Dubai: Coming from Kerala, Janis Parveez was always used to cultivating her own fruit and vegetables at home, but when she moved to Dubai there was little space or time to grow, and her kids began to think everything just came from the supermarket.
Now though, the 35-year-old sales manager has planted a little piece of ‘God’s Own Country’ on her balcony, where she grows her own shamam (melon musk), potatoes and tomatoes in a little reminder of what it was like growing up back home in southern India.
All this has been inspired by a project in her residential block in Muhaisnah organised by Wasl Properties and facilities management provider Emrill.
Alongside the Wasl Oasis 2 community, which has nearly 1,500 apartments and over 5,000 residents, a 2×100 metre stretch of otherwise vacant land has been transformed into an allotment, where residents can grow their own organic produce.
Over 100kg of carrots, cabbages and tomatoes were harvested on Tuesday in the second such harvest since the project began last summer. The first harvest three months ago saw a 250kg haul of radishes, eggplants and chillies collected.
Okra and beetroot is also growing with plans to add watermelons in time for Ramadan.
No chemicals or pesticides are used in the cultivation of crops, instead the soil is fertilised using organic food waste, and water is recycled, making it fully sustainable.
“We did this to change our way of thinking,” said Ali Nassiri, senior operations manager of Wasl Properties. “We want to be green, sustainable and help the environment, but we also want to make our residents happy and healthy.
“They have got more involved and now take care of the plots. It’s been so successful that they are now even asking for their own designated areas to grow their own produce instead of it just being a communal patch.
“We are planning more such projects throughout Dubai and also have an organic nursery in our Samari Residence in Ras Al Khor. We hope other residential providers see this and follow our lead to help make Dubai greener.”
Sunil Kumar, the facilities manager at Emrill said: “In an urban area like Dubai it’s very difficult for the children to see where their food comes from, but now they are planting it and harvesting it themselves, and they are learning while having fun.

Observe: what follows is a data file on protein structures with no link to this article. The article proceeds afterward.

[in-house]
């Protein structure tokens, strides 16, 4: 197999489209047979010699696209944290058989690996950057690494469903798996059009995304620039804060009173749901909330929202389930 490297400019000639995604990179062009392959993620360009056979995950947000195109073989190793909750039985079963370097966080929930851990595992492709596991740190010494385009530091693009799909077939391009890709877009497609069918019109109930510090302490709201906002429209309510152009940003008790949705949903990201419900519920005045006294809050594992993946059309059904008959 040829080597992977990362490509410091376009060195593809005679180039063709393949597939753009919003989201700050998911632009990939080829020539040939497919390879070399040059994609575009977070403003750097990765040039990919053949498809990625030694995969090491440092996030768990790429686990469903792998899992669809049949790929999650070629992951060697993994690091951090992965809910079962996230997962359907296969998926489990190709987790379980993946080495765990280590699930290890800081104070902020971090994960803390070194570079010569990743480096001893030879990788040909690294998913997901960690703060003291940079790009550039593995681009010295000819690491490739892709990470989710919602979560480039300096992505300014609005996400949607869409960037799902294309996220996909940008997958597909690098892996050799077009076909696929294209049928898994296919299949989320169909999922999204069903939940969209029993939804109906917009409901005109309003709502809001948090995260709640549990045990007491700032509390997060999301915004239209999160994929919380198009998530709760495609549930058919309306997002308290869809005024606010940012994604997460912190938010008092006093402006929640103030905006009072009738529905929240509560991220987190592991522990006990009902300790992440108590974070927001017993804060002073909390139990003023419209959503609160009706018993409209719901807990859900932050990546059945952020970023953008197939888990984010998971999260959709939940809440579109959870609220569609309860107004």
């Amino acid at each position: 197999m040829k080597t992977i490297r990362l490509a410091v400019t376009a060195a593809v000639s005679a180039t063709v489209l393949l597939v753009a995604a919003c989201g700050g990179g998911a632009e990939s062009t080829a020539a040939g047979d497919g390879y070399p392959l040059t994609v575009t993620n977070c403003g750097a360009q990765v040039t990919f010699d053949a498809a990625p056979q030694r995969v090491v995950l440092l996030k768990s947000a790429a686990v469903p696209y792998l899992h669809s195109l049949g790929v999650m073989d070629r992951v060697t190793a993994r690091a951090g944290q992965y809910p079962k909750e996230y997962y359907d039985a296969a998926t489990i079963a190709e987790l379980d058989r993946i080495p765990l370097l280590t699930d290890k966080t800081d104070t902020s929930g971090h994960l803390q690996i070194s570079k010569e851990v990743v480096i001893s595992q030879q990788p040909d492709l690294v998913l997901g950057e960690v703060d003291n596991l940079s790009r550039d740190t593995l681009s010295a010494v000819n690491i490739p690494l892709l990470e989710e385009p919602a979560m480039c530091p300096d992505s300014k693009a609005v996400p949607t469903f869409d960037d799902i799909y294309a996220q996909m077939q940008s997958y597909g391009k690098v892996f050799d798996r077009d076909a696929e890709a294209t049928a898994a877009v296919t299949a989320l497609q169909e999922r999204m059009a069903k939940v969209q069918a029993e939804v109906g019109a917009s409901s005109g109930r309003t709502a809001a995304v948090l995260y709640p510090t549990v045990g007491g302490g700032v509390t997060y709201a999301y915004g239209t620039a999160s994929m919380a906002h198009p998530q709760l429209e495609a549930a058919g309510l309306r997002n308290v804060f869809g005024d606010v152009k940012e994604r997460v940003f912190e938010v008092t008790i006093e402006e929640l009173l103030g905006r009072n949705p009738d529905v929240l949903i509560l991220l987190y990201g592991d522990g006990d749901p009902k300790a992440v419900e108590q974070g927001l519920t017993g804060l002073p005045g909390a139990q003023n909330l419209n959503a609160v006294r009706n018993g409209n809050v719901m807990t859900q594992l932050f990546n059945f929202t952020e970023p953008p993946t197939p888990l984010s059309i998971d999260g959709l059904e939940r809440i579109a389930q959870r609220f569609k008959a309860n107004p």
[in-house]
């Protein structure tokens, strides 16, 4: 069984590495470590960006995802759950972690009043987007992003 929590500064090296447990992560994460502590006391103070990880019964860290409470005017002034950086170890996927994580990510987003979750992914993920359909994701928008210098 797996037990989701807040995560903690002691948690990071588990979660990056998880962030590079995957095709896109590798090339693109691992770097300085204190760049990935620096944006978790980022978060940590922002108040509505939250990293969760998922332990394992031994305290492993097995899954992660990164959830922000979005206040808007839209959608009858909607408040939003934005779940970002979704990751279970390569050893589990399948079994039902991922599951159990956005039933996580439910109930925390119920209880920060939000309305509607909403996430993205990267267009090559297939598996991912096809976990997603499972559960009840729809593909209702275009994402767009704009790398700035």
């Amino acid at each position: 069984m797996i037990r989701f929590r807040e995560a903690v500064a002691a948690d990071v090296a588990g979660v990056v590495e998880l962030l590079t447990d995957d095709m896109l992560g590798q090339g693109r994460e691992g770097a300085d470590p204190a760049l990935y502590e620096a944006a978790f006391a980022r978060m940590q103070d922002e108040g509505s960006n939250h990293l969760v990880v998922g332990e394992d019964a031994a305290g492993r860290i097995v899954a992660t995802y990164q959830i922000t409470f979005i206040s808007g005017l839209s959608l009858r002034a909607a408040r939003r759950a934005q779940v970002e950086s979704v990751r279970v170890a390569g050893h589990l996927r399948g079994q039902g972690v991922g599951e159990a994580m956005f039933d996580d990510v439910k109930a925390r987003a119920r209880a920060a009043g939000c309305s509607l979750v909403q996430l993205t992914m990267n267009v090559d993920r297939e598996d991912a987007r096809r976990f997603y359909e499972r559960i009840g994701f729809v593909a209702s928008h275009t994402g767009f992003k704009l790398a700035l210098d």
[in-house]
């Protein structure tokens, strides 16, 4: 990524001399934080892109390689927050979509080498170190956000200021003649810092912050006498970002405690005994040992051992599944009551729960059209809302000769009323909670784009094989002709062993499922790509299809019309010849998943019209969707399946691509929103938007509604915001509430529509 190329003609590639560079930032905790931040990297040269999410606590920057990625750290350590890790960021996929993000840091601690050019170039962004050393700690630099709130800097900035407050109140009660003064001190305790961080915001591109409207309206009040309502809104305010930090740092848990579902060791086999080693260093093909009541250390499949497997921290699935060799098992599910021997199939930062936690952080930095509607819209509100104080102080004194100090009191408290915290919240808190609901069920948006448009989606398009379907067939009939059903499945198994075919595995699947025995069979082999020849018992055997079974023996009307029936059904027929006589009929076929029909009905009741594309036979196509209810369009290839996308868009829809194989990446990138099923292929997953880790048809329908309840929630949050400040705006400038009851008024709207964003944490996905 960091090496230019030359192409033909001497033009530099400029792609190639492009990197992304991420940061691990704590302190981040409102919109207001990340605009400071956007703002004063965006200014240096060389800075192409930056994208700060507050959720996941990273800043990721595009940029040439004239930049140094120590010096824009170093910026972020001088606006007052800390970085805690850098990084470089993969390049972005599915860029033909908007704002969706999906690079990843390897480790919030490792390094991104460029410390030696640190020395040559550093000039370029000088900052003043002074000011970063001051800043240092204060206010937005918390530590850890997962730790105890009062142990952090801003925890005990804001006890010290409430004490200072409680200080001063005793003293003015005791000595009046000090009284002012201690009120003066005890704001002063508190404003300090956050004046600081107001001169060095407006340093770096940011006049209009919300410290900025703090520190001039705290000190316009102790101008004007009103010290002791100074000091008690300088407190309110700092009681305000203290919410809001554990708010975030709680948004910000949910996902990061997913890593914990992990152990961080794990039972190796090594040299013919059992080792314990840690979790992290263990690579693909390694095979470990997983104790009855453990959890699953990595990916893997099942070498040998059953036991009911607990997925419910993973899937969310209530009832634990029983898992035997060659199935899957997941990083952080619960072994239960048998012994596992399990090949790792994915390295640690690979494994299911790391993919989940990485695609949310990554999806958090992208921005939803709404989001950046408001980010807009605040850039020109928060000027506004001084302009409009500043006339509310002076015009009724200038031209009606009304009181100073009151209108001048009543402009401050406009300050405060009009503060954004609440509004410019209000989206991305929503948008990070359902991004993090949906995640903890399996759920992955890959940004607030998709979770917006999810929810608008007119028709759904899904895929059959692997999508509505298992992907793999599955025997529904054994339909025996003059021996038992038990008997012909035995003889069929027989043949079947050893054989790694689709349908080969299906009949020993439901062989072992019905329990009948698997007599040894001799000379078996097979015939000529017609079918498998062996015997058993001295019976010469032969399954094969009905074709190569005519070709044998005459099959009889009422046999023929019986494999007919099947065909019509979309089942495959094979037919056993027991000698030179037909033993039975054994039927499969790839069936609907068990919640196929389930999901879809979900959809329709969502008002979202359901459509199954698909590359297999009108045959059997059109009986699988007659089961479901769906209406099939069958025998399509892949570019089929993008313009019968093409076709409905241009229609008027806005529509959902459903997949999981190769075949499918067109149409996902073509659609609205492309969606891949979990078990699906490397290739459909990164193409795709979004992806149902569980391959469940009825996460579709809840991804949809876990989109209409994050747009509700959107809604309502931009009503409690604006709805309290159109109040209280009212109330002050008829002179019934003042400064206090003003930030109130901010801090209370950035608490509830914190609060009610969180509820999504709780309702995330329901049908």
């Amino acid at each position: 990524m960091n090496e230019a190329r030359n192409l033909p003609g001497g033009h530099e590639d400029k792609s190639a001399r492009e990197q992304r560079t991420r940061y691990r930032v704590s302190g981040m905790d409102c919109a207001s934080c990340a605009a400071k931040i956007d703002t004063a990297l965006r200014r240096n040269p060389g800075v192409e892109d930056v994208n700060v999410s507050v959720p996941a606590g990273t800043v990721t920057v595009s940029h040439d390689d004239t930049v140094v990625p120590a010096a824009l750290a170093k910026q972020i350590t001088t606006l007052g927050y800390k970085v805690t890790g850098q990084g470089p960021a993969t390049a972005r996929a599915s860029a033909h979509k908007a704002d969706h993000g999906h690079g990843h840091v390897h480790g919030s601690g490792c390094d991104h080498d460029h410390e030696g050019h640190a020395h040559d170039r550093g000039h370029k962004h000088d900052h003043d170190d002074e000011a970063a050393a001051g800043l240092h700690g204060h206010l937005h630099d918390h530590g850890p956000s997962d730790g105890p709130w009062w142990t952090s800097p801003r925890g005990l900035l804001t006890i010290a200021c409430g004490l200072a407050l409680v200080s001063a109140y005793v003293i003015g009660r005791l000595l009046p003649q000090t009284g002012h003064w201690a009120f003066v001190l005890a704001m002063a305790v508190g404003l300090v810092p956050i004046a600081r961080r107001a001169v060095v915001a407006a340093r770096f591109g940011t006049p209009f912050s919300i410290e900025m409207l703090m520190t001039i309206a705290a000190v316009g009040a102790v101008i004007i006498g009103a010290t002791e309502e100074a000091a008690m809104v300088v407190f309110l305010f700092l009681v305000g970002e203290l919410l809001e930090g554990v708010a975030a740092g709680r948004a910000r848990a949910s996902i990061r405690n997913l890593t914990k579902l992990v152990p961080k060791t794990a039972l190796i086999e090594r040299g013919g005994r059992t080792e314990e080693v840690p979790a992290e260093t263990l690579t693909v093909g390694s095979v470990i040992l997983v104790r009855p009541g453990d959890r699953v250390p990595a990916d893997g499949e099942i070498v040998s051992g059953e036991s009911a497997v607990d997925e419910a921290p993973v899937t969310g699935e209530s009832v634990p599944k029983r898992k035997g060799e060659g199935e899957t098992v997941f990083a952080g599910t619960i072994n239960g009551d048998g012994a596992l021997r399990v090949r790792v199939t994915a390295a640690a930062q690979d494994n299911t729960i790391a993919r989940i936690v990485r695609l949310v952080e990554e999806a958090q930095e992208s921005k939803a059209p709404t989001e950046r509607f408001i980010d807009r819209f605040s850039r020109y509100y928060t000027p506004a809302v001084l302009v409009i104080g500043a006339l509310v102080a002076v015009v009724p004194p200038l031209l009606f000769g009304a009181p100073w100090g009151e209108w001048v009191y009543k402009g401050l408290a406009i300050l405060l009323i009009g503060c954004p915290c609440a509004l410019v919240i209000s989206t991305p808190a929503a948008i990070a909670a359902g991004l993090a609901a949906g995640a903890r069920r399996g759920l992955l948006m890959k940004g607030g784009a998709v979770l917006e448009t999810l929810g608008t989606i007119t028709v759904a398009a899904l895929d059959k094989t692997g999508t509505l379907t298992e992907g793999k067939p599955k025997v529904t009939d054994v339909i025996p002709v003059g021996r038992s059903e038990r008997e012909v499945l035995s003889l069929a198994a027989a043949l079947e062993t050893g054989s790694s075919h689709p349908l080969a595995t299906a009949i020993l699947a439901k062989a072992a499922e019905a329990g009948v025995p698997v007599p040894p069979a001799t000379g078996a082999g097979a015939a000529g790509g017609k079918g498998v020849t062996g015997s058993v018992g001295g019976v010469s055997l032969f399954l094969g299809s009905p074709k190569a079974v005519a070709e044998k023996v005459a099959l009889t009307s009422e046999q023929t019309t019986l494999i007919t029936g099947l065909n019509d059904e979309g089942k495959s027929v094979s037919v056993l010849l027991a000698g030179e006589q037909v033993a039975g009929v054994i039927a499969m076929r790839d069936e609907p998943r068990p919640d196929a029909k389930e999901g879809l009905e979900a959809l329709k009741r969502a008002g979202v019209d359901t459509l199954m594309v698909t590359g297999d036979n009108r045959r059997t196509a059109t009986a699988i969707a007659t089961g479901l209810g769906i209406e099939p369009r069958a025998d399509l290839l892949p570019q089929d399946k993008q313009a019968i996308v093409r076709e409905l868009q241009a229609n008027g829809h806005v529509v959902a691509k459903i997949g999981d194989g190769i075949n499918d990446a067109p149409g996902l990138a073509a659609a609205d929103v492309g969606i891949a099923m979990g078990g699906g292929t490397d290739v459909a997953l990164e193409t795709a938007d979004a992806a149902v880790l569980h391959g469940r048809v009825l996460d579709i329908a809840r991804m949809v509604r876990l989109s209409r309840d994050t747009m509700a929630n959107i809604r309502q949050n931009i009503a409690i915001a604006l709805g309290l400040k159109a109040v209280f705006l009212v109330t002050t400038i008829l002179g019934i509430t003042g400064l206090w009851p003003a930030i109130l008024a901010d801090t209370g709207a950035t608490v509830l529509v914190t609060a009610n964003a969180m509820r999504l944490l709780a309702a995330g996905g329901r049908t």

“Nowadays people are looking for fresh and organic produce and are more concerned about their health. This achieves that, but it also reduces our carbon footprint and global warming.”
What’s more is that the produce is free, and the project required minimal funding as the garden tapped into the community’s existing irrigation system. Manpower was initially provided by Emrill, but is now being supported by residents, and the seeds were donated by the community’s existing landscaping company Love Gardens.
While the yield and consistency may not be enough to put the local supermarket out of business, it is passing on an important message while helping to bind the community through a common cause.
One resident, Anita Jayaram, 37, a housewife originally from Kerala, India, said: “The community has really come together to see our produce grow. All the love that we have put into this project since the start is really paying off and we are happy.”
Janis Parveez, meanwhile credits the whole experience for helping her rediscover her youth by taking the project upstairs and into her own apartment to recreate the greenery of home.
“This has inspired us to start cultivating our own produce from our balconies,” she said.
“We all know this is more healthy and it’s a good initiative from Wasl and Emrill, I hope they do more such things as tenants will surely support it.”
As well as the allotments there is also a sustainable park on site, which is made from reclaimed materials, with the fountain and lights powered by solar panels, and the water coming from the air-conditioning run off.
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